US banker, known for his promotion of liberal loan policies. In 1930 he merged the Bank of Italy with other banks to establish the Bank of America National Trust and Savings Association, which survived the Depression to become by 1934 one of the world's largest commercial banks. During the Depression he was sometimes criticized for his bank's excessive holdings of farm mortgages, and was accused of encouraging the exploitation of migrant farm workers. By the time of his death, his Bank of America was the largest bank in the USA and the largest privately held bank in the world.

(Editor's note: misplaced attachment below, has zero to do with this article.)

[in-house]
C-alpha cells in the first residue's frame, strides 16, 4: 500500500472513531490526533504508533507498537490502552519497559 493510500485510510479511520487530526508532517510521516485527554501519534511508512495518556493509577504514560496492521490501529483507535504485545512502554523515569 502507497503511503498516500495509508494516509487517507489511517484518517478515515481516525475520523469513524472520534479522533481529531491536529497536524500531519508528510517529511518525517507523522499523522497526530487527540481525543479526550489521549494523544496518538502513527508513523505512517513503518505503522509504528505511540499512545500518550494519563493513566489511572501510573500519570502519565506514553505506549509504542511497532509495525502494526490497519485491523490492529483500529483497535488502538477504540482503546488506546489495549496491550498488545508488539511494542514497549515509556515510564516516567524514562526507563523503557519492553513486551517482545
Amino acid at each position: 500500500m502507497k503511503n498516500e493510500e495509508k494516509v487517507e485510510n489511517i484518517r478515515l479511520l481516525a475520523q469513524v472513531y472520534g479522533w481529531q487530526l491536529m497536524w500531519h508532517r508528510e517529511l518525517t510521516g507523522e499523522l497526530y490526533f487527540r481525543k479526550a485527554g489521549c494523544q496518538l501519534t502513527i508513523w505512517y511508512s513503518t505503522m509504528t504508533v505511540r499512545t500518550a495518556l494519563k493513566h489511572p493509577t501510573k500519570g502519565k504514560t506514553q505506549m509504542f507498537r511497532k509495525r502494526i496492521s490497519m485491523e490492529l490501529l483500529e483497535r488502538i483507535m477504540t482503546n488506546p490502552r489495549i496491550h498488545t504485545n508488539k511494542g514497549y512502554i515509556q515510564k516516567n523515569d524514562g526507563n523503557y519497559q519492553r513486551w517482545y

He was born in San Jose, California, the son of Italian immigrants. From 1883 to 1901 he worked in his stepfather's produce business, becoming a partner in 1889, and retiring at the age of 31. His father-in-law died intestate (1902) and as manager of the estate he started the Bank of Italy (1904), primarily as a lender to small, underserved businesses. The bank soon began to expand to other cities in California and by 1918 he had developed the first statewide branch-banking system in the USA. He retired as president of the Bank of Italy in 1924 but remained active in its parent holding company, Transamerica Corporation. In 1927 he donated $1.5 million to the University of California to establish the Giannini Foundation of Agricultural Economics. After his death much of his fortune went to a foundation for medical research.